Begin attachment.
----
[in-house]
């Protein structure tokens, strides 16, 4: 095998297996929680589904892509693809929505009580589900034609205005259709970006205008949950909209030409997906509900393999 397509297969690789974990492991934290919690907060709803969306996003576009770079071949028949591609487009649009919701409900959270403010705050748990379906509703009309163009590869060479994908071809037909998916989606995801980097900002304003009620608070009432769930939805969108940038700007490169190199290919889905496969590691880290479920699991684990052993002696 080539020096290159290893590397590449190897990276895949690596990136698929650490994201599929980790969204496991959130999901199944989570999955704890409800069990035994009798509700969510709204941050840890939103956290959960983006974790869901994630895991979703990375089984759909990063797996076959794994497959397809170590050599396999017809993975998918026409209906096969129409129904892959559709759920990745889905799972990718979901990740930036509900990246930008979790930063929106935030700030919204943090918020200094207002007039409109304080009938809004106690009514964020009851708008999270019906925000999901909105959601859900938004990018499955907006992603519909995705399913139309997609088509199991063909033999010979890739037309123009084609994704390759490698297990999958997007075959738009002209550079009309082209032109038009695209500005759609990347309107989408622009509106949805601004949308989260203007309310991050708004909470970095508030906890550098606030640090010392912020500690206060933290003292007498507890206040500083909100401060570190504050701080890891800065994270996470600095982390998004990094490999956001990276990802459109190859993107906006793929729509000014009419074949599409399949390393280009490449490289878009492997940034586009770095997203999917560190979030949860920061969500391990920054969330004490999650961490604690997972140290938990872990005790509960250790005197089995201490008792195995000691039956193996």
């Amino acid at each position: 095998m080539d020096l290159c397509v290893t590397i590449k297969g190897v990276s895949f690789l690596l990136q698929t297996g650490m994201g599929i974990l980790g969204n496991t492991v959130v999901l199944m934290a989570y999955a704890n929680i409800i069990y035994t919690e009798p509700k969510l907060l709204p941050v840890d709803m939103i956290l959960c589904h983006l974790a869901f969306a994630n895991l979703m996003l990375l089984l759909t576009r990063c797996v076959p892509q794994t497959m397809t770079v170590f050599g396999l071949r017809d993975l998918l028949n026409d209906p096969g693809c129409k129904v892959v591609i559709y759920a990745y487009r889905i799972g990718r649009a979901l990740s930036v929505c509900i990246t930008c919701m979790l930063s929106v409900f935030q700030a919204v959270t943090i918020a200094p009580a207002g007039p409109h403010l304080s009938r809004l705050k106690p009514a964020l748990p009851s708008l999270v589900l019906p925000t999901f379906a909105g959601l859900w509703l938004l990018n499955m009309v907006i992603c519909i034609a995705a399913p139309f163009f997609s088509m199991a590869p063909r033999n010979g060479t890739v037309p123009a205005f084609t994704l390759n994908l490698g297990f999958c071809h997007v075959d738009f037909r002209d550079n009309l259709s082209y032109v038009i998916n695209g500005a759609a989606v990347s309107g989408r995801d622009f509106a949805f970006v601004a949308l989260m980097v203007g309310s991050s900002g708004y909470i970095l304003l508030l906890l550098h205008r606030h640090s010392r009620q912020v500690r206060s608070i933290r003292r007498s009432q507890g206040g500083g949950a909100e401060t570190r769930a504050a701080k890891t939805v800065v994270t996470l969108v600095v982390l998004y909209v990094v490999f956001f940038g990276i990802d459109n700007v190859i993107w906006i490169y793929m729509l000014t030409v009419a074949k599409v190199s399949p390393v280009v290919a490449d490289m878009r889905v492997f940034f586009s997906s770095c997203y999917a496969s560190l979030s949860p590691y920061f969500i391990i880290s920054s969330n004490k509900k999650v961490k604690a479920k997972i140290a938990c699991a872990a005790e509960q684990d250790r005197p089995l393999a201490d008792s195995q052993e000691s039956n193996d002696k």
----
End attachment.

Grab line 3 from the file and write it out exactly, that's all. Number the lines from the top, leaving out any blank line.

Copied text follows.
């Amino acid at each position: 095998m080539d020096l290159c397509v290893t590397i590449k297969g190897v990276s895949f690789l690596l990136q698929t297996g650490m994201g599929i974990l980790g969204n496991t492991v959130v999901l199944m934290a989570y999955a704890n929680i409800i069990y035994t919690e009798p509700k969510l907060l709204p941050v840890d709803m939103i956290l959960c589904h983006l974790a869901f969306a994630n895991l979703m996003l990375l089984l759909t576009r990063c797996v076959p892509q794994t497959m397809t770079v170590f050599g396999l071949r017809d993975l998918l028949n026409d209906p096969g693809c129409k129904v892959v591609i559709y759920a990745y487009r889905i799972g990718r649009a979901l990740s930036v929505c509900i990246t930008c919701m979790l930063s929106v409900f935030q700030a919204v959270t943090i918020a200094p009580a207002g007039p409109h403010l304080s009938r809004l705050k106690p009514a964020l748990p009851s708008l999270v589900l019906p925000t999901f379906a909105g959601l859900w509703l938004l990018n499955m009309v907006i992603c519909i034609a995705a399913p139309f163009f997609s088509m199991a590869p063909r033999n010979g060479t890739v037309p123009a205005f084609t994704l390759n994908l490698g297990f999958c071809h997007v075959d738009f037909r002209d550079n009309l259709s082209y032109v038009i998916n695209g500005a759609a989606v990347s309107g989408r995801d622009f509106a949805f970006v601004a949308l989260m980097v203007g309310s991050s900002g708004y909470i970095l304003l508030l906890l550098h205008r606030h640090s010392r009620q912020v500690r206060s608070i933290r003292r007498s009432q507890g206040g500083g949950a909100e401060t570190r769930a504050a701080k890891t939805v800065v994270t996470l969108v600095v982390l998004y909209v990094v490999f956001f940038g990276i990802d459109n700007v190859i993107w906006i490169y793929m729509l000014t030409v009419a074949k599409v190199s399949p390393v280009v290919a490449d490289m878009r889905v492997f940034f586009s997906s770095c997203y999917a496969s560190l979030s949860p590691y920061f969500i391990i880290s920054s969330n004490k509900k999650v961490k604690a479920k997972i140290a938990c699991a872990a005790e509960q684990d250790r005197p089995l393999a201490d008792s195995q052993e000691s039956n193996d002696k």